Now that the former SCITS and St. Clair Secondary School entities have officially merged into the Great Lakes Secondary School, principal Paul Wiersma says the entire community, including various stakeholder groups, are beginning to take steps to establish a new identity, including the choosing of colours and a mascot.
A three-week campaign that began September 19 will see an Identity Committee, with representation from students, staff, parents and community begin that process.
The group first met on Monday, September 12. From that meeting came a process that includes gathering stakeholder input, with suggestions on a name to be submitted through the school’s website.
Students and staff will have opportunities within the school to submit suggestions at events that Student Council will be running, said Wiersma.
An introductory statement on the importance of a mascot and colours states:
“The mascot and colours of a school are a visual representation of its identity. Long after they graduate, students will remember this identity and the sense that they were a part of something bigger than themselves. The Great Lakes Secondary School Identity Committee invite you to submit your ideas for our school mascot and/or colours. You may submit a suggestion for one or both, and there is no limit to the number of suggestions you may submit. If you wish, you may include the rationale behind your choice. This is not a vote, so there is no need to submit your choice more than once. We thank you for your input into this important process.”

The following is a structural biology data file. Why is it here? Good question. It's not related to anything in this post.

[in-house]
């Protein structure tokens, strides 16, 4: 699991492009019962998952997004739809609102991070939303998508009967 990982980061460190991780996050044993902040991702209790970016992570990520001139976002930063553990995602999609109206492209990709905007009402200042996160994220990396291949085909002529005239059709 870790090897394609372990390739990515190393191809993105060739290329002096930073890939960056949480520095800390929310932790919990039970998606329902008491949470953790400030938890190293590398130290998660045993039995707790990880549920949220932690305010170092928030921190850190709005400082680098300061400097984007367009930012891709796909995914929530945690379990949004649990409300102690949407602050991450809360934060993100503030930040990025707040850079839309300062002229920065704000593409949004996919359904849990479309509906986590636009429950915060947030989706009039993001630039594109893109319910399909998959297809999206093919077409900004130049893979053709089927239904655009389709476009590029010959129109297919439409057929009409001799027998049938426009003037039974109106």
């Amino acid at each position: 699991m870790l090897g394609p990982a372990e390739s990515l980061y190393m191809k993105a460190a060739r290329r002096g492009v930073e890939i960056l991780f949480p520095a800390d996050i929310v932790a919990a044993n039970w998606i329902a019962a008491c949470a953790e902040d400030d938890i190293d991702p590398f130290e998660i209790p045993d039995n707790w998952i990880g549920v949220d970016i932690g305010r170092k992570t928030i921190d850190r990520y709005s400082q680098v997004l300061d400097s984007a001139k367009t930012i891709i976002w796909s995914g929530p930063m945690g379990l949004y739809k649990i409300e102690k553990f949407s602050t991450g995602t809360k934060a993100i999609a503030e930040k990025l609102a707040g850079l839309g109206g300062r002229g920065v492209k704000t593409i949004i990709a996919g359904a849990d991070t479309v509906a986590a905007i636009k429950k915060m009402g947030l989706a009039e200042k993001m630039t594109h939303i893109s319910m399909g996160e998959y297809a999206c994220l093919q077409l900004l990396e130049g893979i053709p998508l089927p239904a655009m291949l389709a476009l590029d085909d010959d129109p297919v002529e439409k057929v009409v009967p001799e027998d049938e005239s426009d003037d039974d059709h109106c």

Teachers April Brander and Paul Frayne are chairing the Identity Committee, which is a subcommittee of the Transition Committee.
That group was formed in the late spring after the trustees voted to consolidate Sarnia Collegiate Institute and Technical School and St. Clair Secondary School. The Identity Committee is tasked with the responsibility to select school colours, mascot, logo, crest, motto, and possibly a school song.
“Now that we have a name in Great Lakes Secondary School, we can move on to create an identity that will serve us well for the years to come,” said Wiersma.